Business Ideas for Retired People
Whether people need to supplement their income or they enjoy being part of the workforce, we’re seeing more and more baby boomers deferring their retirement to a later date.
Although a demanding job that requires long hours, travel, manual labor or lots of activity may not be exactly what the older generation is looking for, there are plenty of alternatives. In fact, many of these work options may be better suited for those who have years of life experience rather than the younger generation.
What are the Most Popular Types of Work?
Freelancing, teaching and consulting are some of the areas that many people get into when they are ready to leave their full time jobs but not leave the work force entirely. The reason why is that teaching, freelancing or consulting can work in virtually any field.
After people have spent several years in the workforce, they have accumulated lots of experience and knowledge that would definitely be useful to those who are less experienced. They can teach others what they have learned or they con continue actively working in the field.
Some of the Advantages
A big benefit to working as an independent contractor is that you get the benefit of working for yourself but you don’t have to take on the additional stress of starting a “typical” business with staff, store hours, etc.. There is significantly less financial risk and less responsibility. You are essentially taking the skills and knowledge that you already have and marketing them in a different way.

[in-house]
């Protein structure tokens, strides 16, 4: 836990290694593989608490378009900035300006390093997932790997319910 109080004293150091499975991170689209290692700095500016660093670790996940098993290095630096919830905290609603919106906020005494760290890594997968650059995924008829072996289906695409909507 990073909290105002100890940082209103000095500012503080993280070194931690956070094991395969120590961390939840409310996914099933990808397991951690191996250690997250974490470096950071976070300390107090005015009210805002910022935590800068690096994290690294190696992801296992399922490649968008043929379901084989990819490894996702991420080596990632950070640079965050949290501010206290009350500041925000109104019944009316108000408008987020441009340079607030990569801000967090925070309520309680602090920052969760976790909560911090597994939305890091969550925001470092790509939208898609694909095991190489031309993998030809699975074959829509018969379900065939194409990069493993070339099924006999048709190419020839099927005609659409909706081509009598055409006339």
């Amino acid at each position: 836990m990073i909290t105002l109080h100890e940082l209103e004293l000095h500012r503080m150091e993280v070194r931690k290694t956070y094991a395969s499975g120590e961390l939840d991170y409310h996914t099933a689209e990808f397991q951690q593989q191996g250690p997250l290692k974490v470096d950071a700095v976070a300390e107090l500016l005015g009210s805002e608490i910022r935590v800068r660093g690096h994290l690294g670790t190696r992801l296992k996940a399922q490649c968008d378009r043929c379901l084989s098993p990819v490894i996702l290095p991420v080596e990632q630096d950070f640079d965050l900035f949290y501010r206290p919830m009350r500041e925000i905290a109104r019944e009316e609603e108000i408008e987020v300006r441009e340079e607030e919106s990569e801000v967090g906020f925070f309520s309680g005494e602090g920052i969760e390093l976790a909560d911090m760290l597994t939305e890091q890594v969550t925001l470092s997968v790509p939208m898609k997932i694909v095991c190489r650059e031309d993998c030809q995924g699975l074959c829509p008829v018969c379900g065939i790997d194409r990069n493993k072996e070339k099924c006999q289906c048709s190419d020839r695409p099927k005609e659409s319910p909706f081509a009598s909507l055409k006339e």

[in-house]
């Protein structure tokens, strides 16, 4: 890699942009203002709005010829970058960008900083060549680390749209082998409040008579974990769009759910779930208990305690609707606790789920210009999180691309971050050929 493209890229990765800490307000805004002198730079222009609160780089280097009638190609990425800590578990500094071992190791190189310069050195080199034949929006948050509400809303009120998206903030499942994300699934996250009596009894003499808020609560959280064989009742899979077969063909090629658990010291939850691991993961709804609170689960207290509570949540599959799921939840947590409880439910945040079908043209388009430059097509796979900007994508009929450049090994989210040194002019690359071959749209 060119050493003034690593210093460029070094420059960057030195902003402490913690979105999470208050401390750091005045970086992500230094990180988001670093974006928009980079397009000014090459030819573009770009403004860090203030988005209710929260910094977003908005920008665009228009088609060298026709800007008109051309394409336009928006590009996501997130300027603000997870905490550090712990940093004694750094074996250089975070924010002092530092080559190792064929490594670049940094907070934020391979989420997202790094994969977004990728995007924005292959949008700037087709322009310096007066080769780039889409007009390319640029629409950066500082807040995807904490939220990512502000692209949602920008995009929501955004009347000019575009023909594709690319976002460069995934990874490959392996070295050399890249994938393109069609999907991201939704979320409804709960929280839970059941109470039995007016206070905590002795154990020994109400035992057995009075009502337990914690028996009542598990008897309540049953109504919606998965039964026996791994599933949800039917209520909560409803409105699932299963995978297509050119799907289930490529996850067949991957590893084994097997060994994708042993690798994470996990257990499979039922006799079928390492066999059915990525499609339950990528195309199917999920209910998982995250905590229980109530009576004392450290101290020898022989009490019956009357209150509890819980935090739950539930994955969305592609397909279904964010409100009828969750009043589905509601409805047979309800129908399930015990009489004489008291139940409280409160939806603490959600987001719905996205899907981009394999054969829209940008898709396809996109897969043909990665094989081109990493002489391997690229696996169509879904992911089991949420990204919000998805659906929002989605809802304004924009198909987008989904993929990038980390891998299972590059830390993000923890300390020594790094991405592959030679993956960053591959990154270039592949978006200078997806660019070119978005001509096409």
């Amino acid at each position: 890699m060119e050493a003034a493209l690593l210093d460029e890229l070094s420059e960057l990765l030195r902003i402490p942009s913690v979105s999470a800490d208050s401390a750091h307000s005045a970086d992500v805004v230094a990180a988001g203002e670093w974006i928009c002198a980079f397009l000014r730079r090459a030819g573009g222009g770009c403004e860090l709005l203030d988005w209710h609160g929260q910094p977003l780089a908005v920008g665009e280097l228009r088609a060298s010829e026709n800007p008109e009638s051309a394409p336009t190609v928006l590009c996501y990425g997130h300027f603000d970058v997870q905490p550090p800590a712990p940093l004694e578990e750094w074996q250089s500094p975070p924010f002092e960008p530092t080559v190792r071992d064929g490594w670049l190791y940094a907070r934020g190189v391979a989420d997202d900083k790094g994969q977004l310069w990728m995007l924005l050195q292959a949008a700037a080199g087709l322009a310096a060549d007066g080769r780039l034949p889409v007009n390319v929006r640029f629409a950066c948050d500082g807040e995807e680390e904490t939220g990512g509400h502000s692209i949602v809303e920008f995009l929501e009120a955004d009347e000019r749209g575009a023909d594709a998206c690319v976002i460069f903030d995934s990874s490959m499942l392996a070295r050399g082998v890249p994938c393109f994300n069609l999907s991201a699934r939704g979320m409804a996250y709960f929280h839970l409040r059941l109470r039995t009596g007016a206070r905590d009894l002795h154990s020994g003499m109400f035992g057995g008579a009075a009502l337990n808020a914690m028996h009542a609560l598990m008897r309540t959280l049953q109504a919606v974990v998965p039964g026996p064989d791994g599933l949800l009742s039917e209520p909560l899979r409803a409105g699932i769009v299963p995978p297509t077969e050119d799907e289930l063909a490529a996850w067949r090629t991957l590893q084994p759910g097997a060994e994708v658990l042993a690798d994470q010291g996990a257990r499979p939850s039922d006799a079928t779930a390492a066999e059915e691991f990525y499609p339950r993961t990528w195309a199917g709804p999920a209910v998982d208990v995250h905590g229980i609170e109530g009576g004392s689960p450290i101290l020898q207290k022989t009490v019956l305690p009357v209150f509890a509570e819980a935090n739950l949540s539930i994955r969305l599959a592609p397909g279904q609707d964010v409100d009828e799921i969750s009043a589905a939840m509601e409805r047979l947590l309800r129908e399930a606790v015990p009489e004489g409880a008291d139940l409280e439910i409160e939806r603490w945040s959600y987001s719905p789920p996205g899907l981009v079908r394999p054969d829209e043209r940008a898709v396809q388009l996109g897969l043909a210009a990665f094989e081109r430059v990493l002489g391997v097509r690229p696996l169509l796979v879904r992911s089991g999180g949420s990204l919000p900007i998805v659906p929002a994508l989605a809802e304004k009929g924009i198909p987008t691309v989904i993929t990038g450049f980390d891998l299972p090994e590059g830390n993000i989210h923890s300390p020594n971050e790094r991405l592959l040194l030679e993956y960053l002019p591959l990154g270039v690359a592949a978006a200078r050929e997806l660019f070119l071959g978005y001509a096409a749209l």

Another big bonus to working as a freelancer or consultant is that you can work from home or meet clients in their homes or places of business. You don’t have to get a professional office, and you can schedule your work hours at times that work best for you.
How to Find Clients
People who transition from their regular jobs to independent contracting and remain in the same line of work can usually pull from the network of business associates that they’ve built up over the years. This make is much easier to get clients and referrals.
Let everyone you know and have previously worked with that you are going into business for yourself. Many of them may not need your services – but they are likely to know or run into people who will. The more exposure you give your business, the faster your business can grow. Printing up and distributing business cards and brochures can help people learn about you and remember you later.
Online and Industry Tools You Can Use
However, you don’t need to rely on just the people you know. There are plenty of freelance websites that help you connect with people and businesses looking to outsource work. Some of these sites include iFreelance, Guru, oDesk, Freelancer, eLance, PeoplePerHour and Pure Design Resources.
If you choose to be a consultant, look for a trade association in your field. Many of these groups offer several benefits to their members, including helping them connect with clients who want their particular service.
How to Set up Your Business
Whether you work as a graphic designer, instructor, website developer, freelance writer, financial consultant, life coach, marketing consultant, ad copywriter, engineering, legal consultant, etc.., you can set up your business using a simple sole proprietorship structure. Register your business name and get any applicable business licenses through your city.
You can bill clients by the project or by the hour using easy invoicing software programs like FreshBooks and hire a bookkeeper and/or accountant to deal with tax and business financial tasks. There are, of course, more steps to starting a business, but this is the basic idea.